PLEASE keep your letters to 250 words maximum giving your name, address and daytime telephone number - even on emails. Email: letters@swindonadvertiser.co.uk. Write: Swindon Advertiser, 100 Victoria Road, Swindon, SN1 3BE. Phone: 01793 501806.

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SMAG needs new home

I AM looking forward to the day when the Swindon Museum and Art Gallery collections will be accessible to everyone in the beautiful new low-maintenance building whose striking design has already become so familiar.

And I would advise those who recommend siting the museum in one of our Victorian buildings to take care before hailing Ed Vaizey as an advocate for their cause.

Ed Vaizey was Minister for Culture between 2010 and 2016. During those years Mr Vaizey, following his party’s “austerity” programme with conviction, presided over a relentless attack on the UK’s statutory library service.

I have heard that library campaigners who gained a meeting with Mr Vaizey would find his manner quite encouraging. Then they would return home to find the slashing of budgets, loss of professional staff, reduction of hours, closure of libraries, eviction of libraries from prime locations, and handing over of libraries to parishes, voluntary groups or fitness companies continuing unabated.

So, what does Mr Vaizey have to say about museums? Firstly, “The digital transformation needs to continue”. Secondly, “we really need to challenge the bricks and mortar motif of the museum itself.” Could it be that in Mr Vaizey’s view neither libraries nor museums serve any purpose in a digital age, and that looking at a photo of an object, or a photo of a painting, is the same as looking at the real thing?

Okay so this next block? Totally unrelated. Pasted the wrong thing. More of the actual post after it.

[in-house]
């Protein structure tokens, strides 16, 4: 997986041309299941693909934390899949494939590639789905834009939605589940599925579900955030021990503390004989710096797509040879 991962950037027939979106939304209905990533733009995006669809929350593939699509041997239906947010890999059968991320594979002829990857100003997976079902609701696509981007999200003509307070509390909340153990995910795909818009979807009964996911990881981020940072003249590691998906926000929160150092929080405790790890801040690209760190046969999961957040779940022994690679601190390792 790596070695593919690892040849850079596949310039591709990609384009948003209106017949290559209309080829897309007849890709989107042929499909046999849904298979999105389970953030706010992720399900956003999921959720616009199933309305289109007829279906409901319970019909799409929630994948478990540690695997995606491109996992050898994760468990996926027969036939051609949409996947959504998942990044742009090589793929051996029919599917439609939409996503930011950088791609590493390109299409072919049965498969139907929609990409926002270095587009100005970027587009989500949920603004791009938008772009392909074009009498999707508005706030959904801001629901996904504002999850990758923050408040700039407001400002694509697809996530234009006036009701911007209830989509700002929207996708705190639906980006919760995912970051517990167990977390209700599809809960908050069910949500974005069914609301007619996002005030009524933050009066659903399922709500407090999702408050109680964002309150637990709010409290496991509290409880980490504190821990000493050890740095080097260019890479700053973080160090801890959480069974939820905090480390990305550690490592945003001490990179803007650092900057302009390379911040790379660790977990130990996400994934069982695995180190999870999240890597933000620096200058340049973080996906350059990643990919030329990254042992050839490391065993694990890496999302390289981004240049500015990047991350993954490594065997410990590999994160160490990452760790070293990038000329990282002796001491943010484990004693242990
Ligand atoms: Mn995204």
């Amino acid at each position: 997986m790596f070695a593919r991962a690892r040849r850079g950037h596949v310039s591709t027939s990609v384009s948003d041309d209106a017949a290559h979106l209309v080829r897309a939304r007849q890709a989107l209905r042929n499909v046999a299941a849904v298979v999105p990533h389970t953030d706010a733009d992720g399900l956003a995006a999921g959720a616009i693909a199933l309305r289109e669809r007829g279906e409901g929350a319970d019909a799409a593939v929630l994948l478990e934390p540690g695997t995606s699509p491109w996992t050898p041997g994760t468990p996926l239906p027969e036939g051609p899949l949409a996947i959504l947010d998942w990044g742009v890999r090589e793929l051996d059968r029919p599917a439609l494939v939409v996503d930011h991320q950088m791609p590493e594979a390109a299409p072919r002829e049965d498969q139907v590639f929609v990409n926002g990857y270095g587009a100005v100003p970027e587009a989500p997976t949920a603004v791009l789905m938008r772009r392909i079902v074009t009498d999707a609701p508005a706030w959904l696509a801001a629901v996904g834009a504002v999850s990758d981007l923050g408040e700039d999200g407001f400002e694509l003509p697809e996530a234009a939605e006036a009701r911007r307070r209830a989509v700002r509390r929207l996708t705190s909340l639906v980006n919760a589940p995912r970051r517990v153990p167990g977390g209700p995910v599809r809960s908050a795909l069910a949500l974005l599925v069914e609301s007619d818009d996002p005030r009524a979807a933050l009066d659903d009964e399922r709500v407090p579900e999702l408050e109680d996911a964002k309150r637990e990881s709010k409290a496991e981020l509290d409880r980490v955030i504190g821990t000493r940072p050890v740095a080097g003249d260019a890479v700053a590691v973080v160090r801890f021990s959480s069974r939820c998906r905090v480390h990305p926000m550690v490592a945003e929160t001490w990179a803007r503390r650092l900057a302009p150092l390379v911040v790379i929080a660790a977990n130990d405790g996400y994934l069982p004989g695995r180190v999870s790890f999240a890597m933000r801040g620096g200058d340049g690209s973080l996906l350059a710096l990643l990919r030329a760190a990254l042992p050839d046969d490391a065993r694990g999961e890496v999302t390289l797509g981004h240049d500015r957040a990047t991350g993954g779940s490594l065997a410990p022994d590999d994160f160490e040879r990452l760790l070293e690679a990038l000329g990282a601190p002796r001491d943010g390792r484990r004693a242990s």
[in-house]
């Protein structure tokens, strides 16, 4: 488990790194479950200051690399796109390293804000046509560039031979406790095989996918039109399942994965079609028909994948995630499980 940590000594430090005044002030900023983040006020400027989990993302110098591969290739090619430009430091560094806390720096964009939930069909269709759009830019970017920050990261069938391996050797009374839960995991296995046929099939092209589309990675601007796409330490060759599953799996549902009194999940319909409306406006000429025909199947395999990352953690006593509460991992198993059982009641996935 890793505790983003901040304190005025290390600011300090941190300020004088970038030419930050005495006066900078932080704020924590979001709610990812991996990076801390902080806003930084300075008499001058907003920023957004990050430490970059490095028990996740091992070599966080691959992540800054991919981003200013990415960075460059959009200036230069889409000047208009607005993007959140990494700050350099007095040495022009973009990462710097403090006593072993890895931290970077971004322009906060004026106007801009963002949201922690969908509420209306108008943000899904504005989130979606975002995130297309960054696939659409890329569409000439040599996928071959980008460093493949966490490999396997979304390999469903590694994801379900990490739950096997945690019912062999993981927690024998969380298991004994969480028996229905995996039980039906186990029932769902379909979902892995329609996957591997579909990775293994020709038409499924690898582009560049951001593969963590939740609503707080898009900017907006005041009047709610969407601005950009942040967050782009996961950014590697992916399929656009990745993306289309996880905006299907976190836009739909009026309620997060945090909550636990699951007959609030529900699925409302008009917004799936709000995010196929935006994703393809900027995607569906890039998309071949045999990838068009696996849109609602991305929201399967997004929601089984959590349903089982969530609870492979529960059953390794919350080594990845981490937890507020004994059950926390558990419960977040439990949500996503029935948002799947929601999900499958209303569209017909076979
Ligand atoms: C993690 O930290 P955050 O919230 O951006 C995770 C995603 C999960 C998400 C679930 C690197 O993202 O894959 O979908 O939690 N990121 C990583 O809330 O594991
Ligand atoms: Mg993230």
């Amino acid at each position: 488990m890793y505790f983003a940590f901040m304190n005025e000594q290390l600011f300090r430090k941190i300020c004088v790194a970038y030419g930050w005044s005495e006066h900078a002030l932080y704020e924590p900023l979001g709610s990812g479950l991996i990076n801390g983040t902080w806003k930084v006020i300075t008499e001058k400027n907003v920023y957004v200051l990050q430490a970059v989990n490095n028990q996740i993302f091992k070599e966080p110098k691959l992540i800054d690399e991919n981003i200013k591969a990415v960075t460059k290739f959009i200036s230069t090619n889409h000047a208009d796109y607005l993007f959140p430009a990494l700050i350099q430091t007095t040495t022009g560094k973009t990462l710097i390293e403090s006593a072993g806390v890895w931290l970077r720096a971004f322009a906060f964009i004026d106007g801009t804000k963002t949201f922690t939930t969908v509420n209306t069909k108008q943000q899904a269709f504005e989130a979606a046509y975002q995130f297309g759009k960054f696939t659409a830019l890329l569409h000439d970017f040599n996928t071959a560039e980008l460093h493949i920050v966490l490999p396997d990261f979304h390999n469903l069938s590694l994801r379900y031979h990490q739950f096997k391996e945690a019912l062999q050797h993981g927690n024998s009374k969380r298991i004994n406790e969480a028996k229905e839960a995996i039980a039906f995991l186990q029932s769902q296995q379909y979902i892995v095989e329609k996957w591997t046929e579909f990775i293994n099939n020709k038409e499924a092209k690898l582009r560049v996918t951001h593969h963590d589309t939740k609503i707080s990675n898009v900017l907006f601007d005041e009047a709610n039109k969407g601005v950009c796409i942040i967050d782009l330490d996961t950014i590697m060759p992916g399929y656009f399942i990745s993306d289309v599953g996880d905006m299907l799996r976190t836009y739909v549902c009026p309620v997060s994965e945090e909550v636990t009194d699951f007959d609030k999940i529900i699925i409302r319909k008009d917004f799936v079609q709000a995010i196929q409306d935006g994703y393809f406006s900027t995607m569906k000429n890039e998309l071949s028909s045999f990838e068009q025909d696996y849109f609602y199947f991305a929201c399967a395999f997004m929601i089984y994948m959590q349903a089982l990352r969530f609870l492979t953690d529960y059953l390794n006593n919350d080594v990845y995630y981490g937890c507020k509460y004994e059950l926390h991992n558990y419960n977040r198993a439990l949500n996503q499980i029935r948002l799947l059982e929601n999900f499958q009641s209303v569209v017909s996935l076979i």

Of course, virtual museums and art galleries would be a lot cheaper to maintain than the bricks and mortar kind – whether Victorian or contemporary - and the bricks and mortar could be sold off. Is that what is at the back of Mr Vaizey’s mind?

Jane Milner-Barry, Old Town

...or use what we’ve got

SO, according to Rod Hebden the case for the New Museum and Art Gallery is strong. Well, of course he would say that. He is, after all, the director who is leading the plans to build it. If it doesn’t get built he is out of a job which is no doubt a nice little earner.

This response from Mr Hebden comes after former cultural secretary Ed Vaizey advocated a move away from new builds. Surely there are other requirements within our town which are more important than this architectural monstrosity. I can think of many off the top of my head.

Stop cutting buses for one. Stop the vast increase which is expected in council tax bills. Instead, if we need a new site for a new museum let’s look at what is already available.

This council of ours seems to be pretty good at knocking things down - in many cases things that haven’t been up all that long. Instead of carrying on in this vein lets see what there is in town that can be used and preserved as part of Swindon heritage and also encompass the museum.

One place springs to mind. Yes, it’s the old Mechanics Institute. It’s large, empty, central and, I assume from the way things were built years ago, probably structurally sound. Of course, it needs renovating and probably parts need altering. However with some £22m it should be possible.

David Collins, Blake Crescent, Swindon

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